Adding Color to Your Fall Garden

Garden planting tips to keep vibrant color in your flowerbeds and containers after a hard frost.

Flowers and grasses for fall gardens

Colorful fall garden containers

Purple fountain grass leads the eye up over purple dome asters, red mums, kale and viola. Add a few pumpkins to emphasize the season.

Color-pansies and violas in a fall garden

Pansies and violas in a fall garden

Color continues in your flowerbeds and containers with pansies and violas. You might recognize cold-hardy violas, especially, as an early spring standby, but their delicate appearance offsets the heavier, bushier traditional fall flowers, mums and asters.

Pumpkins and pansies in a fall garden

Pumpkins and pansies in a fall garden

A graduated stack of pumpkins in various colors anchors a container full of whimsical pansies.

Flowers and grasses for fall gardensColor-pansies and violas in a fall gardenPumpkins and pansies in a fall garden


By Sarah F. Ehrhardt
Pewaukee, Wisconsin

A hard frost brings an end to summer’s annuals. But you don’t have to concede all of autumn’s glory to the trees!

Extravagant color and greenery can still fill your garden containers and flower beds. Just rip out droopy summer plants, turn the soil and plan to replant for fall.

Asters come into their full glory now. Their vivid pink, purple and white star-shaped blossoms are so numerous, it’s hard to see the greenery beneath. Tuck them in the ground or in a pot, and they will perform well into early November.

Mums, a fall favorite at garden centers and grocery stores, come in an amazing variety of sizes and blossom shapes. Spider mums have long, leggy blossom heads, while cushion mums look just like an old-fashioned pincushion.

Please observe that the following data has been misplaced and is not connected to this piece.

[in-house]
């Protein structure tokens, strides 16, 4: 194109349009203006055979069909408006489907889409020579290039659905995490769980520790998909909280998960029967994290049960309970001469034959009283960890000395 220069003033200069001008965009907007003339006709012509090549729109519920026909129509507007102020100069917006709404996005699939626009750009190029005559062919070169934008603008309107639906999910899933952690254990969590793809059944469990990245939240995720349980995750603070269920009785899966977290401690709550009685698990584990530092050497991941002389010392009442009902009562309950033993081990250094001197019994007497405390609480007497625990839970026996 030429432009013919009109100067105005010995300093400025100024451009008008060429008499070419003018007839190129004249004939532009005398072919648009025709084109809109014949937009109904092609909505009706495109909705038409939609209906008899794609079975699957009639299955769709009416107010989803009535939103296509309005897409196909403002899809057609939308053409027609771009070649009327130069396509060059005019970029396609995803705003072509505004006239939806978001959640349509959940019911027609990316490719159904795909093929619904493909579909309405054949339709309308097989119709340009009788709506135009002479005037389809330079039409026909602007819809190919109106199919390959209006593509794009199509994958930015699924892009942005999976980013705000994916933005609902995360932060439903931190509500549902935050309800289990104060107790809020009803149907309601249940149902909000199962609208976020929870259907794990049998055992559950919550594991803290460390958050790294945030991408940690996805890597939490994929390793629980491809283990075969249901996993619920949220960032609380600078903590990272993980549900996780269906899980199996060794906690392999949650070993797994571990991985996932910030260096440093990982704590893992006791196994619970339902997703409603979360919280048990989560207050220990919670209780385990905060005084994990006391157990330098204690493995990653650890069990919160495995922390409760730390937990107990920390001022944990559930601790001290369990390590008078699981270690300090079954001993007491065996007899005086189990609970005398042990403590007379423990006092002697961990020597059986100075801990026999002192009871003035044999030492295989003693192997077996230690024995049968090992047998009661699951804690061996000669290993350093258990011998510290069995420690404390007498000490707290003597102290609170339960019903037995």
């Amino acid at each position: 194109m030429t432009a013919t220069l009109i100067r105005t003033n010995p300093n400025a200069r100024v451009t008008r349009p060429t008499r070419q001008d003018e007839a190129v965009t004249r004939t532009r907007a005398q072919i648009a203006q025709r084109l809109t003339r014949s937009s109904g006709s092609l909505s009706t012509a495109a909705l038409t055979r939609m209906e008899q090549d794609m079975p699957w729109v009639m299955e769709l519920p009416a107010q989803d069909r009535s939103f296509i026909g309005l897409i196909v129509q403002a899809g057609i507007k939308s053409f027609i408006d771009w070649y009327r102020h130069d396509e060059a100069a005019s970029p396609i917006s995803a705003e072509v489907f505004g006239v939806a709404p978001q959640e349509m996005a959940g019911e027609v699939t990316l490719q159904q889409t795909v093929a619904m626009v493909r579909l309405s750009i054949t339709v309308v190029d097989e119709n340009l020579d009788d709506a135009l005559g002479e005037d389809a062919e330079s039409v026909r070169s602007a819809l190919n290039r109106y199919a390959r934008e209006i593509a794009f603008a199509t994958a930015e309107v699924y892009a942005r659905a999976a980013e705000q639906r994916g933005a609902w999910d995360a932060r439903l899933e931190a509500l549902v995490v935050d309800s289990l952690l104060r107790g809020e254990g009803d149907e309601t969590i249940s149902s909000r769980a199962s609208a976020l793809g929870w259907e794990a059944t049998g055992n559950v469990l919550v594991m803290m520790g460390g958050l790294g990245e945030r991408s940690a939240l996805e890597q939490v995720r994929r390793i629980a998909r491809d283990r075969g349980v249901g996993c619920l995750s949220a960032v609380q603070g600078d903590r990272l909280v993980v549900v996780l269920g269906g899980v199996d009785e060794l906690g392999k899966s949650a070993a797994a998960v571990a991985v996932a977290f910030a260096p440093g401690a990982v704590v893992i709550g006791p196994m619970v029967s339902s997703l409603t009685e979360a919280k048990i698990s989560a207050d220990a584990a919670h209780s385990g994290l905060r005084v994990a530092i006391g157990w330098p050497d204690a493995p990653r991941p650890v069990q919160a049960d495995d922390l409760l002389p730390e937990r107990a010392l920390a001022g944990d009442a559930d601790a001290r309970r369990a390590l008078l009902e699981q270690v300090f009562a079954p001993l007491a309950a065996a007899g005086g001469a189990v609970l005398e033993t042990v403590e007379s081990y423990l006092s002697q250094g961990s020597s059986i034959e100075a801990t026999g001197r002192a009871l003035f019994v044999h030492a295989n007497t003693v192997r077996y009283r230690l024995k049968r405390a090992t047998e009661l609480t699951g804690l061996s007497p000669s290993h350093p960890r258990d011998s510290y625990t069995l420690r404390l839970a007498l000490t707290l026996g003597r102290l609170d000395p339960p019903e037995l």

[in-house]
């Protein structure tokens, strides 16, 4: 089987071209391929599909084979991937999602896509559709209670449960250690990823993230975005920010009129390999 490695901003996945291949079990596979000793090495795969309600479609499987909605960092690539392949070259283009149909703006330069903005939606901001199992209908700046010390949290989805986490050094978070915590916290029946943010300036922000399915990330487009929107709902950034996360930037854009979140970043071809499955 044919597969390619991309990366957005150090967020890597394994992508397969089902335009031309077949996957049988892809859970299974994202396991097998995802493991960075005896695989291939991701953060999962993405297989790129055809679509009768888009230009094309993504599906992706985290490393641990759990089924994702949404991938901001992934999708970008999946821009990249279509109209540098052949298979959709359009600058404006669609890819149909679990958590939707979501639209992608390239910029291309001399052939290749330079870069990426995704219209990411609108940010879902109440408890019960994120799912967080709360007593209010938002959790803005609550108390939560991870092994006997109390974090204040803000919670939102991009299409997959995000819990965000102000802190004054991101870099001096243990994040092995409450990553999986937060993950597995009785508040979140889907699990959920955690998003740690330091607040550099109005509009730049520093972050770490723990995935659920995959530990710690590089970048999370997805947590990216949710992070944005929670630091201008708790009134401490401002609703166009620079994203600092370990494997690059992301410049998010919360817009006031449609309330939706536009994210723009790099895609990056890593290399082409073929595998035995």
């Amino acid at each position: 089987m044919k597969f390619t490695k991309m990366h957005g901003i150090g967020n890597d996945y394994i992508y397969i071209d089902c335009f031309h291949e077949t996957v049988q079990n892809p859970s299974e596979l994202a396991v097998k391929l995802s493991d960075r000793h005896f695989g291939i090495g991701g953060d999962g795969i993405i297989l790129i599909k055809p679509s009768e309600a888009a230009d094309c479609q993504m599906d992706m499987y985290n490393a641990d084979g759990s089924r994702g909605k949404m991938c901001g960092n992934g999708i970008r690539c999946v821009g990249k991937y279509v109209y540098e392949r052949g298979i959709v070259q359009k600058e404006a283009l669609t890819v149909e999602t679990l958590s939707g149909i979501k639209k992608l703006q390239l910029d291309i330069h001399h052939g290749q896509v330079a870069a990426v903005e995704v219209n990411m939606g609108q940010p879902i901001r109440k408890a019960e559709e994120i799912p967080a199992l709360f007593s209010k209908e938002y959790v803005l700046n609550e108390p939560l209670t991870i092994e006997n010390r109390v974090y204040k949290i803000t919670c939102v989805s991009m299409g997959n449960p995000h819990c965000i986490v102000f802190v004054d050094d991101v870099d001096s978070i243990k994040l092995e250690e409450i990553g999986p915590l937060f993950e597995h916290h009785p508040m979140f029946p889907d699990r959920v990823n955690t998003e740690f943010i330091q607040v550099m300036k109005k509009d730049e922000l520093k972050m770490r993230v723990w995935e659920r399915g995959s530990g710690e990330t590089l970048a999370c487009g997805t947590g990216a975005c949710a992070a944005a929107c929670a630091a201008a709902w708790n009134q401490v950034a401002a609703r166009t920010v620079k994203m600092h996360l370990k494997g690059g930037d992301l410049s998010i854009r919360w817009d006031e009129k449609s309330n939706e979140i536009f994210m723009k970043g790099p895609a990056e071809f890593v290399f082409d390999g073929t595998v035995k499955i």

And there’s not just a rainbow of mum colors, but also lots of  shades within each—yellow to gold, lavender to deep purple, pale pink to burgundy and pure white to soft cream.

Cold-hardy violas, an early spring standby, make an excellent addition to fall garden beds and pots. Their dainty appearance offsets the heavier, bushy asters and mums, and their light-hearted colors soften any display.

Don’t forget flowering kale, also known as flowering cabbage. After waiting patiently all summer for its big fall show, kale makes a spectacular statement in gardens and containers, with large, leathery leaves of ruby red, purple, green or blue.

Ornamental grasses, like purple fountain grass, add height and movement to autumn displays, with fluffy plumed seed heads that sway in the wind. Some varieties even have foliage that turns from green to red or bronze with the frost.

Cornstalk clusters are great for adding vertical interest to your garden as Halloween nears. Tie one around a lamppost, nestling pots of mums, pansies, kale and asters around the base for a great seasonal look. Or lean three cornstalk clusters into each other to form a tripod near an overflowing container of blossoms and a hay bale with colorful Indian corn.

It wouldn’t be fall without bright orange jack-o’-lanterns and colorful gourds in all shapes and sizes. Giant pumpkins or tiny “jack-be-littles”—carved or whole—add a shot of lively color in your garden display. Gourds piled on hay in an old bushel basket look great by the front door.

Too many gardeners reserve flower beds and pots for summer. Don’t miss the opportunity to celebrate fall with a fresh round of color.

Photos by Sarah F. Ehrhardt

Jill 1 September 21, 2012 at 1:19 pm

I definitely love some colors in my garden. It makes the garden more appealing. Cool page!
Jill @


General Hydroponics 2 November 6, 2012 at 6:09 am

Flower plants you have mentioned is simply great. Not only with flower plants but there are few trees which can add colors to your garden. Best trees i can say Japanese maples. Get “Bloodgood” Japanese maple for your lawn and it will turn brilliant scarlet in the fall. Even Coral bark which has vivid orange bark add more color to your yard.


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